Achievements and failures from an economic perspective
At the most basic level, micro-economic analysis tells us under which conditions a decentralized market mechanism would lead to Pareto efficiency in a static boundless and timeless world in which perfectly informed economic agents can be assumed to behave as if they maximized their resources and the utility they derive from these resources. What economic analysis suggests is that, barring externalities or market failures, competition will lead to efficiency. Applied micro-economic analysis (industrial organization) recognizes that market competition will not necessarily prevail spontaneously on all markets and tells us what both the structural and behavioral the determinants of competition are. Industrial organization thus provides us with useful information about how market structures and behaviors which could prevent competition should be monitored. Finally another branch of applied micro-economic theory, namely economic theory of crime, tells us something about the conditions which must be met to efficiently or optimally enforce laws, and something can be learned from this branch of economic analysis when one considers the enforcement of competition laws.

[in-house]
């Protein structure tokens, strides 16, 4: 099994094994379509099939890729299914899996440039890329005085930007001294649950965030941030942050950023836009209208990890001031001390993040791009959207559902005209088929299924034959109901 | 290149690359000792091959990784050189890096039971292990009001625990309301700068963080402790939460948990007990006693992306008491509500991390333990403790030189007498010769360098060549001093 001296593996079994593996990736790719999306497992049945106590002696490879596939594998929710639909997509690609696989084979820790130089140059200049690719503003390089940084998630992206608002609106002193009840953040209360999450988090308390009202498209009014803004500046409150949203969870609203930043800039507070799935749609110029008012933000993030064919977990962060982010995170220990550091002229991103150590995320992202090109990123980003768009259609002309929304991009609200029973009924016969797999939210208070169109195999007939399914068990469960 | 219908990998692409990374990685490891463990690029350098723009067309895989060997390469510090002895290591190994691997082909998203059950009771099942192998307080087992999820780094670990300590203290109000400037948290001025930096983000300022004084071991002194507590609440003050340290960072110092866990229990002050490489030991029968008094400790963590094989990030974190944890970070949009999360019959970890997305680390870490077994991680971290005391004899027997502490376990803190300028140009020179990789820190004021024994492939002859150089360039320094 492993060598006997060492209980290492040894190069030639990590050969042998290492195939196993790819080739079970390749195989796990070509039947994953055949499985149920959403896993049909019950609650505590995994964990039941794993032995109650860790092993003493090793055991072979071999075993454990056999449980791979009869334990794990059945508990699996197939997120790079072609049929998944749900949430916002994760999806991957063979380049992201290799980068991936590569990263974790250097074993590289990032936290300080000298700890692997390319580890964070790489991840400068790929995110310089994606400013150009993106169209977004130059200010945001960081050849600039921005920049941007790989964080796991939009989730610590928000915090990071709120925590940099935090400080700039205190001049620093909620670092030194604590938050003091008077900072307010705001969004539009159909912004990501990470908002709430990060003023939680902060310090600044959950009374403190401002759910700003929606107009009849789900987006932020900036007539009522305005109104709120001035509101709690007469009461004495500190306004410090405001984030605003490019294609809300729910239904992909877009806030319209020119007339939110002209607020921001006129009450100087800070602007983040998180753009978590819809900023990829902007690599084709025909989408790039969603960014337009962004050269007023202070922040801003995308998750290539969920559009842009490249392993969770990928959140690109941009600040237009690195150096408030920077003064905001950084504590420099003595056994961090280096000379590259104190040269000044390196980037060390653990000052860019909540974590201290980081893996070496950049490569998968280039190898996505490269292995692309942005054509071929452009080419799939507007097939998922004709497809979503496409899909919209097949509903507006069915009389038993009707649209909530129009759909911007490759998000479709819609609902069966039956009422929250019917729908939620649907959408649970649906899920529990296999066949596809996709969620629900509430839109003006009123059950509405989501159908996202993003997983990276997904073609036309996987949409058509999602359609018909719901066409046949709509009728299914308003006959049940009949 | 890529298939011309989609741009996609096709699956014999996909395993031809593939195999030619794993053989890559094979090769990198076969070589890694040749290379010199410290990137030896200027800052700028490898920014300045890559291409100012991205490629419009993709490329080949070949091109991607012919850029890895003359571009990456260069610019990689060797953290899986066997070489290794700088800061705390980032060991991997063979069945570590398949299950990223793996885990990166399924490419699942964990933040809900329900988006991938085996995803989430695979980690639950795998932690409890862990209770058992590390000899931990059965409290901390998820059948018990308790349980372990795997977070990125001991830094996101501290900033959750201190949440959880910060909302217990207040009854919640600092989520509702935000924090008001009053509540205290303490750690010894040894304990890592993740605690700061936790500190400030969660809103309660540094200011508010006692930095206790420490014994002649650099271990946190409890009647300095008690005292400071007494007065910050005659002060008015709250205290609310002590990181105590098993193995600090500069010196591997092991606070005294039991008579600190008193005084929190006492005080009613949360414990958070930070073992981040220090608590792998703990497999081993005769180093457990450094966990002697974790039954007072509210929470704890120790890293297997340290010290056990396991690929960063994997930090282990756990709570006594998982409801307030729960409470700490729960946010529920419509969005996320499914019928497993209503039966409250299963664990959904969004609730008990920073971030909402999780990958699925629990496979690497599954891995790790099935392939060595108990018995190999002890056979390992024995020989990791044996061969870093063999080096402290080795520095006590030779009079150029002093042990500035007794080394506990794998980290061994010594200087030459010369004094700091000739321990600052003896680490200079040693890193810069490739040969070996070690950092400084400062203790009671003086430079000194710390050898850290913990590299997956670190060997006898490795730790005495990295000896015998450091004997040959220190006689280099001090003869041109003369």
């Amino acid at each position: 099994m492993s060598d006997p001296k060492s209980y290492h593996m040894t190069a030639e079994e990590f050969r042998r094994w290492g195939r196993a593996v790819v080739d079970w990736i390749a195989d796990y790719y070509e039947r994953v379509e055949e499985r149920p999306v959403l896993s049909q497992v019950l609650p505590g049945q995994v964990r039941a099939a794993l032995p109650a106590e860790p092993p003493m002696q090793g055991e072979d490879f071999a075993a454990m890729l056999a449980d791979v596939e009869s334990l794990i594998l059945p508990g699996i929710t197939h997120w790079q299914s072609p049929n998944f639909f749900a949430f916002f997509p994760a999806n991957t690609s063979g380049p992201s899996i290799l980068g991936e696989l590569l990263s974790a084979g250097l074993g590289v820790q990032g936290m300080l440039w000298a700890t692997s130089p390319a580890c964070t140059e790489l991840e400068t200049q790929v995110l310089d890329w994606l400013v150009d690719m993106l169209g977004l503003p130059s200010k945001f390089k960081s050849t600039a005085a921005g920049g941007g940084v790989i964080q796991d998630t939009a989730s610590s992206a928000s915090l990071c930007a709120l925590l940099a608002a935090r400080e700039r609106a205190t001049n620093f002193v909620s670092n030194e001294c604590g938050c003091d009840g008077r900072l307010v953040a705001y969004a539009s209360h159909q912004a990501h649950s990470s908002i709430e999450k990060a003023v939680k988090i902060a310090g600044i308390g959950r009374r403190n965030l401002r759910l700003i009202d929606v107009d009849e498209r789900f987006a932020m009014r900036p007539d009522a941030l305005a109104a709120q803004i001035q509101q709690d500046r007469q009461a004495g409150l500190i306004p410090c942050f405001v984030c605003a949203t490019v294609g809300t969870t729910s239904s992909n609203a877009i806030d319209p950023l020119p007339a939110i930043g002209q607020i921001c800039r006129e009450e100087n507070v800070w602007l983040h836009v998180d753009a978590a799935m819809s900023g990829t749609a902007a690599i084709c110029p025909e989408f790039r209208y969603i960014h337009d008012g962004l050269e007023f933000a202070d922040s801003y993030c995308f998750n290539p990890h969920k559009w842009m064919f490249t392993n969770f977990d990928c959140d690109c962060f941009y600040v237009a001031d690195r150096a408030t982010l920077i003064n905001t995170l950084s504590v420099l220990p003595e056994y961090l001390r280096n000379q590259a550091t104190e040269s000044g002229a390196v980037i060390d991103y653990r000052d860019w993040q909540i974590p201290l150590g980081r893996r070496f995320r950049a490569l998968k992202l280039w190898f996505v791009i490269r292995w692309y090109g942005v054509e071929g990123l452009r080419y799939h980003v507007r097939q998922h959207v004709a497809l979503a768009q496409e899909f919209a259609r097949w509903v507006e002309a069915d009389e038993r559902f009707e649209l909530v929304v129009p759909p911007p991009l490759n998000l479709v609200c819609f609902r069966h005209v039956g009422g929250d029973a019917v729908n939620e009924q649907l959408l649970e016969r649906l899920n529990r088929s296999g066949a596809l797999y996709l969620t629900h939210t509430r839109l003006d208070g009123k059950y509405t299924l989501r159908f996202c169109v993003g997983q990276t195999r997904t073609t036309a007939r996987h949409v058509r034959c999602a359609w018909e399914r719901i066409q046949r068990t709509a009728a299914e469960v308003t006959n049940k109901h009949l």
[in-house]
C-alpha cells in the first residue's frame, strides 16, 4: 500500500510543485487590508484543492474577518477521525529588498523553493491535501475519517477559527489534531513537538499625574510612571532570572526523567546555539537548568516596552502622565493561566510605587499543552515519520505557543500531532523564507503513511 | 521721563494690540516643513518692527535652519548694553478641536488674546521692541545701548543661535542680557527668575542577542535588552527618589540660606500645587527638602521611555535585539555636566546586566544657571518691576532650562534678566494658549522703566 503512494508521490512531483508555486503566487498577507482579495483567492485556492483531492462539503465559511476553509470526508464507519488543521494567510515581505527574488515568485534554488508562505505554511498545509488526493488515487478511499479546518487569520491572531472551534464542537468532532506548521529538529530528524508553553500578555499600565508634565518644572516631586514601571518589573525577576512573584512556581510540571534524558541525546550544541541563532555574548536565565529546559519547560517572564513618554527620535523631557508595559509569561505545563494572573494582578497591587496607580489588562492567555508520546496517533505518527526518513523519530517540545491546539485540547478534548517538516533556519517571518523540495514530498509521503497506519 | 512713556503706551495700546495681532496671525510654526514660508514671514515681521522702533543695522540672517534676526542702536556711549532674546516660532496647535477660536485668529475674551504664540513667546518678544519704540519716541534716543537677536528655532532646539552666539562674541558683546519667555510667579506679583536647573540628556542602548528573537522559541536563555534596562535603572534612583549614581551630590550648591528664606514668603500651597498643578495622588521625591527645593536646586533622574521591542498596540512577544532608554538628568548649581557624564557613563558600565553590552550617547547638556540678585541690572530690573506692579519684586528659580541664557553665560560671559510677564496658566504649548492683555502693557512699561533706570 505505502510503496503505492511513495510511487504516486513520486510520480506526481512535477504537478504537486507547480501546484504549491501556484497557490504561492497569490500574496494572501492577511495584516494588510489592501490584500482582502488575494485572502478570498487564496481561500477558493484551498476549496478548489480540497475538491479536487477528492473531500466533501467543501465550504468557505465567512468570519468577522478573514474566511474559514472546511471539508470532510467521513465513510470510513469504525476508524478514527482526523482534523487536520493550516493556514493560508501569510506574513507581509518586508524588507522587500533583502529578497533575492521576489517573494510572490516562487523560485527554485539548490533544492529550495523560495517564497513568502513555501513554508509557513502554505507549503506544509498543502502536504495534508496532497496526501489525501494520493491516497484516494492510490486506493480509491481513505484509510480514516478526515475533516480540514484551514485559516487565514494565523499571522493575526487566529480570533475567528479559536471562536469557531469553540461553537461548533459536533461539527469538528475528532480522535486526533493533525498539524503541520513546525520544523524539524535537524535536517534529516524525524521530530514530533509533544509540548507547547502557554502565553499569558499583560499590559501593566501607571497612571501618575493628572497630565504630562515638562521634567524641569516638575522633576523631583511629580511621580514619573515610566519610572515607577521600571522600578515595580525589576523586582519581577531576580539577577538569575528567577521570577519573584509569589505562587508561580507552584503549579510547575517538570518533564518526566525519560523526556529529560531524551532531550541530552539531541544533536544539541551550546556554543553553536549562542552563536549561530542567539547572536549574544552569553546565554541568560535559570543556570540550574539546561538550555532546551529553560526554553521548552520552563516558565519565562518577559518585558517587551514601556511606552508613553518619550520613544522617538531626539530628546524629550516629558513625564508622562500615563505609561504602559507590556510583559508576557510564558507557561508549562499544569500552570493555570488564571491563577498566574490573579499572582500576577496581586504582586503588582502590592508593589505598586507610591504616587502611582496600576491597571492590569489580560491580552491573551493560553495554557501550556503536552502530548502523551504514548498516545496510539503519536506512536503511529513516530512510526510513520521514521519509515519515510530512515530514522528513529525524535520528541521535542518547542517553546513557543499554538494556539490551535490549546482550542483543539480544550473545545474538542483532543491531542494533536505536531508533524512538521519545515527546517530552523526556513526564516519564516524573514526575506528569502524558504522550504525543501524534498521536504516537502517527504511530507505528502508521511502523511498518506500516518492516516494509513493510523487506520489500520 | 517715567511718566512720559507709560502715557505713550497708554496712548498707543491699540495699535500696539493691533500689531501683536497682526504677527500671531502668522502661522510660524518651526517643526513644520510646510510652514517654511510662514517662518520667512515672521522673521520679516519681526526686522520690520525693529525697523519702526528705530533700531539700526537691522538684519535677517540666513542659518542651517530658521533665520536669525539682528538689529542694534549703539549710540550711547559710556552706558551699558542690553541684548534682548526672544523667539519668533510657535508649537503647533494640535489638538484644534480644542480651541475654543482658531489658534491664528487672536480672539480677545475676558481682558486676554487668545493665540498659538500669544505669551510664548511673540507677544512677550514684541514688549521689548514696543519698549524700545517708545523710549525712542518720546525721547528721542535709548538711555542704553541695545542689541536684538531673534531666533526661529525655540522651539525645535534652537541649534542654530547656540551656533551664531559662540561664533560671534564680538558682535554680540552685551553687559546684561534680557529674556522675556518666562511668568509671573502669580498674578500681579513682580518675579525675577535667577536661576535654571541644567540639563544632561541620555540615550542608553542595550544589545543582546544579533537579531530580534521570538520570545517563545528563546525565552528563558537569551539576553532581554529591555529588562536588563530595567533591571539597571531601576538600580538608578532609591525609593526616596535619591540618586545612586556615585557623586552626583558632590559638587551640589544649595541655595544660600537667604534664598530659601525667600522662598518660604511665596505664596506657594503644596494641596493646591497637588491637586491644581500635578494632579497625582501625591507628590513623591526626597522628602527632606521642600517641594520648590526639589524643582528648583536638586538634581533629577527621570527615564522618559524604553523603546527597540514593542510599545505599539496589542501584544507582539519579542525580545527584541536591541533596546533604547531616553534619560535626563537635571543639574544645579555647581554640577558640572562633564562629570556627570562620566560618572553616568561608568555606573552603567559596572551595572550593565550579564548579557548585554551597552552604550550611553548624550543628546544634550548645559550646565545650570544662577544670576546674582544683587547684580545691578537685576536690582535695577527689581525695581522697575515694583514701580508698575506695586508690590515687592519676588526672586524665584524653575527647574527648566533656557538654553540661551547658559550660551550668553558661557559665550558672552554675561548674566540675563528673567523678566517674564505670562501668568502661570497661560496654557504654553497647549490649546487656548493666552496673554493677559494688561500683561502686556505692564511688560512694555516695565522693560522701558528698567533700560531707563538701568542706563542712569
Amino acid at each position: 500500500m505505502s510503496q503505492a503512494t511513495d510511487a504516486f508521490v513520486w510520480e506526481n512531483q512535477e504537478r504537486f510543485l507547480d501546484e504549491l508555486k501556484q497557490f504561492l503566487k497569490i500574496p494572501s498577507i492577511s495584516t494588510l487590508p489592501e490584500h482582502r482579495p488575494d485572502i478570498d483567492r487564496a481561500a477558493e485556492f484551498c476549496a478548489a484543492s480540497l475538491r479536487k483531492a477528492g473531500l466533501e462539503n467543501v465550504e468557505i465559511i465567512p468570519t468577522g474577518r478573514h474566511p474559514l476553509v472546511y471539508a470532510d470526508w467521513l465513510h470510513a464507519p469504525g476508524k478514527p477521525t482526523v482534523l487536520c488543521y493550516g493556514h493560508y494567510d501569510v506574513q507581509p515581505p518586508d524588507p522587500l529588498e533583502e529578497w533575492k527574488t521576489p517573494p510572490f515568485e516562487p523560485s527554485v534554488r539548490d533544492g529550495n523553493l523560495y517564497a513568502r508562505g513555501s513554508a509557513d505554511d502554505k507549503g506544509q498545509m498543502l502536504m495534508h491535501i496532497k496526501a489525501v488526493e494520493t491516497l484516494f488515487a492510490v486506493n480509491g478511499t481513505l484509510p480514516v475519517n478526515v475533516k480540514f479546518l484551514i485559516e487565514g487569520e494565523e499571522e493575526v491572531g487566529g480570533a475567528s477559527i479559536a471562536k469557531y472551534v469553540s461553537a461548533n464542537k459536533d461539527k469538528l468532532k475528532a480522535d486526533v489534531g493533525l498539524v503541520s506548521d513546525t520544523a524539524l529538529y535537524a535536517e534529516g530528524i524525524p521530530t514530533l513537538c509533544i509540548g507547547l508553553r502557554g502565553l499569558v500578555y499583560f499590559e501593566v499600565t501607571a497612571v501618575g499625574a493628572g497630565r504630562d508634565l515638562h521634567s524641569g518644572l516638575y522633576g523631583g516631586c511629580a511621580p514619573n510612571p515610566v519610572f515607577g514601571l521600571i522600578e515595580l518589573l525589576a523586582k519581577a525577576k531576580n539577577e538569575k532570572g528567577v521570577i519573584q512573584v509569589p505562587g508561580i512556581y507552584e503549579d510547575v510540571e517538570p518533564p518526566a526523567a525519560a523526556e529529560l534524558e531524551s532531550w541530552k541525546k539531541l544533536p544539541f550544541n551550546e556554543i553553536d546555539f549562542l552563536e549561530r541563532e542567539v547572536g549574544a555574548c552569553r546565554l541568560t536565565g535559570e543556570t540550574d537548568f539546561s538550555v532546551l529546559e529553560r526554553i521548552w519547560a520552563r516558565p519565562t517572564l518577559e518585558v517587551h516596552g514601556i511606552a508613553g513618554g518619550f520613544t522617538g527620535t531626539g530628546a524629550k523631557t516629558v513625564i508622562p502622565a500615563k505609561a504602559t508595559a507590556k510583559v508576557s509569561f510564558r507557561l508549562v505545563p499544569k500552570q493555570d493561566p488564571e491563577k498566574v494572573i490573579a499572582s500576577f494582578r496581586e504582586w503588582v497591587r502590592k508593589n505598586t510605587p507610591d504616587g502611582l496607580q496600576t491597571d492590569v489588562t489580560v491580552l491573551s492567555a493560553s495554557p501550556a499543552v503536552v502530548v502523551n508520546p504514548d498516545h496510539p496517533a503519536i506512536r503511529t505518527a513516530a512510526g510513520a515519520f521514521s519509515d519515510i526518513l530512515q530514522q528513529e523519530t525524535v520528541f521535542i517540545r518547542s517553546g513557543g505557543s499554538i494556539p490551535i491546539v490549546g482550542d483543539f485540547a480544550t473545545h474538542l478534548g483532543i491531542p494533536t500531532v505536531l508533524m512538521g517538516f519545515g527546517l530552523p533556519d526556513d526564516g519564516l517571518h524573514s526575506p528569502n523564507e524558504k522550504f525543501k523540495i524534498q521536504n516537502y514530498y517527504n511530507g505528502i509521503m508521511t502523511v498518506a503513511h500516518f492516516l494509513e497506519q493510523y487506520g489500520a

Competition law and policy have become widely used tools to monitor market mechanisms. More than a hundred countries now have a competition law, the deregulation movement has gathered momentum in a number of developed countries over the last fifteen years and has allowed competitive processes to emerge in many sectors which were previously monopolized or in which competitive forces were severely limited, the successive GATT negotiations have, over a period of fifty years, led to a lowering of tariff barriers allowing a greater level of international competition, etc. The multilateral community has also decided to take a look at the issue of trade and competition in the globalized markets.
At the outset, it must be emphasized that economists have played an important role in the above-mentioned developments. They have provided a strong rationale for market-oriented reforms and they tend to play an increasingly crucial role in the enforcement of competition policy as well as in the discussion and the establishement of rules in recently deregulated sectors.
It is fair to say that the populist view of competition policy which in many countries was the dominant view until the end of the 1970s has since given way to a generally more subtle interpretation of competition laws that is more in line with economic analysis.